Tuesday, May 13, 2014

Perverting the historical record

Archives and museum security experts frequently emphasize that the motivations of thieves are varied. Some seek revenge against institutions that, in their view, have done them wrong. Some are convinced that they're rescuing records or artifacts from repositories that aren't providing proper care. Some have a covetous love of history. Some view theft as an easy way to make money. Some do it for the sheer thrill of it. And, of course, some are driven by multiple compulsions.

Case in point: John Mark Tillman, a Nova Scotian who devoted at least fifteen years of his life to stealing manuscripts, paintings, and objects from cultural heritage institutions and antique dealers in Atlantic Canada and, briefly, Russia. His criminal career came to a halt in July 2012, when a police officer who pulled over Tillman's car discovered that Tillman had a 1758 letter written by General James Wolfe and a check for $1500 in his possession. At roughly the same time the authorities determined that the letter had been stolen from Dalhousie University's Killam Library, Tillman's girlfriend accused him of assaulting her and holding her against her will and told the police that, by his own admission, his house was full of stolen materials. A search of Tillman's Halifax-area home yielded 7,000 items that had likely been purloined.

In September 2013, Tillman was sentenced to nine years in prison. He received leniency because he promised that he would help the Royal Canadian Mounted Police (RCMP) return the items he stole to their rightful owners, and he has been talking. A lot. He's talked about his desire to be connected to historically significant people and events, about the thrill of thievery, about using his now-deceased mother and former girlfriends as knowing decoys, about his aversion to anything resembling a regular job, and about the luxurious lifestyle made possible by his thefts.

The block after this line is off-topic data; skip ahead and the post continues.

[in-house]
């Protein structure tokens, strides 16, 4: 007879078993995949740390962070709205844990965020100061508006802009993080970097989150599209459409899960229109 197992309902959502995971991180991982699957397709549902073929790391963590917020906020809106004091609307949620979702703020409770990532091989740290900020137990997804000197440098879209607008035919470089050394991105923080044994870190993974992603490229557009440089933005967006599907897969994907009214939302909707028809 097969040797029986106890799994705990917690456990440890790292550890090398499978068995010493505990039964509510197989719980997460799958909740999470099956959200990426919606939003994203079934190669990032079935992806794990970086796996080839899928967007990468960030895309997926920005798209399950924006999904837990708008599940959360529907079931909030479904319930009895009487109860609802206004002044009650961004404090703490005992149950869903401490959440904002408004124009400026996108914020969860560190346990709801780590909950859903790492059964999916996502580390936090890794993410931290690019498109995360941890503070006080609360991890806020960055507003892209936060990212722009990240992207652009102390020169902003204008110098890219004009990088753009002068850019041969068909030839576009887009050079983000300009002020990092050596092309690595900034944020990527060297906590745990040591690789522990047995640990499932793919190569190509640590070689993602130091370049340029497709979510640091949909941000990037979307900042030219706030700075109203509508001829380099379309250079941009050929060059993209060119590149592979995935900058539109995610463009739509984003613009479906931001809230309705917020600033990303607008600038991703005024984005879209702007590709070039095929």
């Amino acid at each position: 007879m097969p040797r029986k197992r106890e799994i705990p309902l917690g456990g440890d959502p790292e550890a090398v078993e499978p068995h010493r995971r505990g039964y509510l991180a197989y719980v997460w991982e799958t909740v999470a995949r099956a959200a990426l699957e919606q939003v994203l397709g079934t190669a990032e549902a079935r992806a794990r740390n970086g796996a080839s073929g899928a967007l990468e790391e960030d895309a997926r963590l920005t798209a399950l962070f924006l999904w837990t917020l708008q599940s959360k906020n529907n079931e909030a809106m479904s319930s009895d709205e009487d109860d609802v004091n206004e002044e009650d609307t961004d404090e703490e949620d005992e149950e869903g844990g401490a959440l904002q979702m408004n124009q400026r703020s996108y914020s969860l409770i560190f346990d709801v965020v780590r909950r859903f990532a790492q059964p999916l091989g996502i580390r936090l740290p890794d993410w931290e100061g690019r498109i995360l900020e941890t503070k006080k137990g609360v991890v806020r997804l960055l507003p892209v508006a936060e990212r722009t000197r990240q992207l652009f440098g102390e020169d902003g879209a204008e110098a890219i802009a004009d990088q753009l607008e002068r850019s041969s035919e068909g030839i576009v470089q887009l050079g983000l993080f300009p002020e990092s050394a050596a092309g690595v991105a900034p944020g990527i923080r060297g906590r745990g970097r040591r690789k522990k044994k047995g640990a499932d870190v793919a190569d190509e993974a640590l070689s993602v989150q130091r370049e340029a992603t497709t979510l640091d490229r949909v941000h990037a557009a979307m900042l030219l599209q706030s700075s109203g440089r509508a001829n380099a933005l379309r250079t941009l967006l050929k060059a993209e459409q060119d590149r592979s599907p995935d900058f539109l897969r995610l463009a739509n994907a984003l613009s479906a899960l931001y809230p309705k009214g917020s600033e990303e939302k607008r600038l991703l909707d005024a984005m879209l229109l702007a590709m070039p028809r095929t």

He's also told the RMCP officers assigned to his case about how he stole the Wolfe letter. Tillman befriended the former chief archivist of Dalhousie University (which tightened its security procedures in advance of Tillman's capture) and in 1998 surreptitiously obtained and then duplicated the key that secured the archives vault. Tillman and his then-girlfriend, a Russian woman known only as Katya, entered the library, hid out in a restroom until after the nighttime security guard left the building, and then accessed the vault. They found the Wolfe letter and a letter penned by George Washington, and, in Tillman's words, they "became so exuberant" that they, um, celebrated "right in the middle of all these papers and stuff strewn around."

Two thoughts:
  • Dalhousie University colleagues, you have my deepest sympathies. Discovering that a thief has raided one's collections is always painful, and discovering that the thief has violated all kinds of other boundaries must be horrifying and infuriating.
  • If you're ever tempted to make a special accommodation for a friendly and frequent researcher, leave your desk without taking your keys with you, or rush out without checking the restrooms and storage closets before locking up for the night, just remember that there are other John Mark Tillmans out there.

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